This is one of those stories that makes me pleased to be in an anthology beside it (and one that makes me displeased to be in an anthology beside it!). It does, for me, what a story should do. It reaches out beyond its explicit self and gives us a glimpse of a larger theme, and it reaches out over the years as we read and revisit it. I don’t think I’ve met Josie Baxter, but if I ever do, I’ll remind her that she published this story, and thank her for it!

OLYMPUS DIGITAL CAMERA

For those interested in reading about the short story form, a third volume in Mike’s Readings For Writers series The Silent Life Within is now available on Amazon as a paperback or in Kindle format. This volume looks at stories from the late 17th century to 2014, by authors including H.G.Wells, Katherine Mansfield, Alphonse Daudet, and George Moore.

The Silent Life Within

Lanercost Festival takes place later this month, and as part of it Marilyn Messenger & Brindley Hallam Dennis will be reading from their Ambiguous Encounters collection of short stories, and from other collaborations.  The reading, at Dacre Hall, Lanercost Priory, a couple of miles east of Brampton, on Tuesday 21st June, will start at 12.00 noon.  Copies of their short story collection, and other books will be available on the day, or can be purchased here.

 

 

 

 

 

 

 

 

On the following Saturday, 25th June, at the same venue, Mike Smith (aka BHD!) will run a one day short course in the ‘short story,’ picking up several elements from his ‘Facets of Fiction Writers Workshops. Tickets  are available here.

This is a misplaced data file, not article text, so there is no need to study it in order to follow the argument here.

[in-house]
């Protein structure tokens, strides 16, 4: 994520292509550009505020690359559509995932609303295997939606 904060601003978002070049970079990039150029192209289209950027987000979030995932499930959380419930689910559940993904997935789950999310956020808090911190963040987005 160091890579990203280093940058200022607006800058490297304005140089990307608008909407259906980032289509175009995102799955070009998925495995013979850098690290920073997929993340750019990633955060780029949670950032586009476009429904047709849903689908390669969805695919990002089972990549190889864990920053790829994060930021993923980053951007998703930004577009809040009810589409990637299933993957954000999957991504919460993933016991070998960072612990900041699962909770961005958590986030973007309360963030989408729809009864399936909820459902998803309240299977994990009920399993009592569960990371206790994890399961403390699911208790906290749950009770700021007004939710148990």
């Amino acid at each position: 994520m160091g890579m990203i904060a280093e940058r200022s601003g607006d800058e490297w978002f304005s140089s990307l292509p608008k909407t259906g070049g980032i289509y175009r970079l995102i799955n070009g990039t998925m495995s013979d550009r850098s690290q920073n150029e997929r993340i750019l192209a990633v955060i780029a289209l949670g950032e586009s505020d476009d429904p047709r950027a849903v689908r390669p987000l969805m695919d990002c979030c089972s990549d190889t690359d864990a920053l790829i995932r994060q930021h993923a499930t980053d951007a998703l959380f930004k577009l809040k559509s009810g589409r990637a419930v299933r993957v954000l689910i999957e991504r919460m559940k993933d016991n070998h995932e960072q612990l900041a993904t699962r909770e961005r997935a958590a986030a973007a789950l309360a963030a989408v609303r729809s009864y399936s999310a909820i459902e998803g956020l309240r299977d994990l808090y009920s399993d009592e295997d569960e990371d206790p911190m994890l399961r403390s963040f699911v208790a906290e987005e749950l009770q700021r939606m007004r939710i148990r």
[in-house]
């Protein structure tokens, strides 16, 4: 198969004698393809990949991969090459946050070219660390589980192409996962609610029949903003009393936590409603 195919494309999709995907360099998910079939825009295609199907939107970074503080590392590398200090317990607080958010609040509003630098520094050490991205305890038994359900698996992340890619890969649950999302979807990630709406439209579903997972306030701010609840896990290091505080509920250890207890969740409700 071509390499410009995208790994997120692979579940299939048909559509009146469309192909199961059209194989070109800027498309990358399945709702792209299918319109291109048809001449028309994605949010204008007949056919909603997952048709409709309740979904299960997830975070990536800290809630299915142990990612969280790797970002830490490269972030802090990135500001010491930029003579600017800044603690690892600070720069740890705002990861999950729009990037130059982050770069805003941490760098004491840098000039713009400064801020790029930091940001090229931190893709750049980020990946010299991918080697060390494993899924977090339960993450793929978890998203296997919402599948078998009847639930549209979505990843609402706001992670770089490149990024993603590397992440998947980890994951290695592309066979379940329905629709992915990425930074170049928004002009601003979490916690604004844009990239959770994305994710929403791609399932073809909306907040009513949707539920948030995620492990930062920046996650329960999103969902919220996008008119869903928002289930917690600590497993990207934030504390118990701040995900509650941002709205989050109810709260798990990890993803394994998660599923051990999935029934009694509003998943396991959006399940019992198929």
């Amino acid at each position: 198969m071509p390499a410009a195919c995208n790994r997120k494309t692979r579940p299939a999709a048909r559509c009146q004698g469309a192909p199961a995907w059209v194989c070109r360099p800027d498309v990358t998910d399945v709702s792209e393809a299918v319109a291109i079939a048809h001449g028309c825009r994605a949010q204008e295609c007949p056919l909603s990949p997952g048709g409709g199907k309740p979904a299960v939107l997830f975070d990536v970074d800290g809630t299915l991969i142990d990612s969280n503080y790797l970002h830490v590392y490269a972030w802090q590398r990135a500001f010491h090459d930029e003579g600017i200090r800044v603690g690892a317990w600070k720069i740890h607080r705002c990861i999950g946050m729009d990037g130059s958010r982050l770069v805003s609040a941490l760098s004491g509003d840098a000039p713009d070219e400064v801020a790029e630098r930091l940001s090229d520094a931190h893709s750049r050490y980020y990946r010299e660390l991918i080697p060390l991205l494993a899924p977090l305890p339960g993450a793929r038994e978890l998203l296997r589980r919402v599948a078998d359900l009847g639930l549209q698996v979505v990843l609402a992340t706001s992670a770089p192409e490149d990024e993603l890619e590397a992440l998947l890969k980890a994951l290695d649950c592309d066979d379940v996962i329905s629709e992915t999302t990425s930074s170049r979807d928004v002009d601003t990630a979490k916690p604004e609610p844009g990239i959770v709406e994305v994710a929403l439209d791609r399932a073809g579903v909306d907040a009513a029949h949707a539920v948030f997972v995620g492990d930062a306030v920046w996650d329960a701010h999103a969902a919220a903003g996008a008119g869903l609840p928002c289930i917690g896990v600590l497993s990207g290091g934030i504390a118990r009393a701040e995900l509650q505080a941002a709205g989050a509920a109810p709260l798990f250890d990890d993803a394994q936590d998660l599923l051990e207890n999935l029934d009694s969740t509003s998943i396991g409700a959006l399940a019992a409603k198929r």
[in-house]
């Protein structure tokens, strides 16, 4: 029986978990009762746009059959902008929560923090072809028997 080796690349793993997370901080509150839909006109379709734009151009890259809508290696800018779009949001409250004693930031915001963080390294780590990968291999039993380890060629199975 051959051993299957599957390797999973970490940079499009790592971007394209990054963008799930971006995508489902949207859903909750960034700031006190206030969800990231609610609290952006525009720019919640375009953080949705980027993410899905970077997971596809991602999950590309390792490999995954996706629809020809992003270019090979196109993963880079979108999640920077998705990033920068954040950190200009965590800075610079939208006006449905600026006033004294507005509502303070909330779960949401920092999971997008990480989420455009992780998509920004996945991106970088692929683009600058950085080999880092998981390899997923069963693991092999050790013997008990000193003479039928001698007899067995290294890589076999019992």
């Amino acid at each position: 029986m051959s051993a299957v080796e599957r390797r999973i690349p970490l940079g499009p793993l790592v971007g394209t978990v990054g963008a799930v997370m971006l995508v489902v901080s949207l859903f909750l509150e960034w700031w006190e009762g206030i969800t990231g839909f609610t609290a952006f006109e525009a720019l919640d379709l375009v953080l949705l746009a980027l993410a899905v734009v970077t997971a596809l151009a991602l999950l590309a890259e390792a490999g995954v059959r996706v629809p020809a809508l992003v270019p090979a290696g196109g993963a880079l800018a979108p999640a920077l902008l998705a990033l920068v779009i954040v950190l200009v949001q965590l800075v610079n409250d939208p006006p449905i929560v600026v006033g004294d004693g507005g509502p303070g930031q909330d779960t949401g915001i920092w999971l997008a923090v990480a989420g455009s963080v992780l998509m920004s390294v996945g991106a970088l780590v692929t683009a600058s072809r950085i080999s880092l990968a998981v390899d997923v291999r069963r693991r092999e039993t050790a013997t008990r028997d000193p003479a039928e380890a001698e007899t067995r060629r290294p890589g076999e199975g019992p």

It’s that Wednesday again…or at least, it will be on Wednesday….

Which Wednesday? This wednesday – the 20th of April!

Where? Cakes & Ale cafe, Castle Street in Carlisle, England!

When? 12.30-2.30pm ..unless you’re early, or late!

Who Cares? Anyone who’s a local writer, or wants to hang out with ,local writers, or be a local writer…

or anyone who isn’t local at all, but is a writer….

What for? to chew the fat, shoot the breeze, cobble the bones, hip the hop, dandle the doxy and anything you else you can think of that doesn’t have to involve performing your Art, or Workshopping your butt off!

Sounds fun…

So come along and put your tuppence worth in…………

BHDandMe in his English Derby....

BHDandMe in his English Derby….

Writers in the Carlisle (England) area interested in meeting up for an informal chat might like to know that the next session at Cakes and Ale cafe behind Bookcase on Castle Street, will be on Wednesday January 20th, between 12.30 and 2.30 pm. No performance, not a workshop, not a reading, just the chance to meet up with fellow writers and chew the fat, gristle, bones and meat of anything that needs chewing, and to shoot the breeze, the messenger (sic), the pianist – hope you get that one – and the rapids, but not the fellow-writers! Hope to see you there!IMG_7421

OLYMPUS DIGITAL CAMERAWriters in the Carlisle (Cumbria) area looking for the chance to chat about their work, or what they are reading, to get feedback or just shoot the breeze, have a new drop-in venue to try out. Members of the Facets of Fiction Writers Workshop have undertaken to be available every first and third Wednesday of the month (12.30-2.30pm) at the new Cakes & Ale cafe on Castle Street Carlisle. There’s no fee, no format, and no agendas: but the F of F writers will make sure that there will be someone on hand to talk with, read to, or simply have a coffee with – the rest, as they say, is future. Why not come along and see what we can make of it? The first event is on November 18th, with follow up dates set for 2nd and 16th December….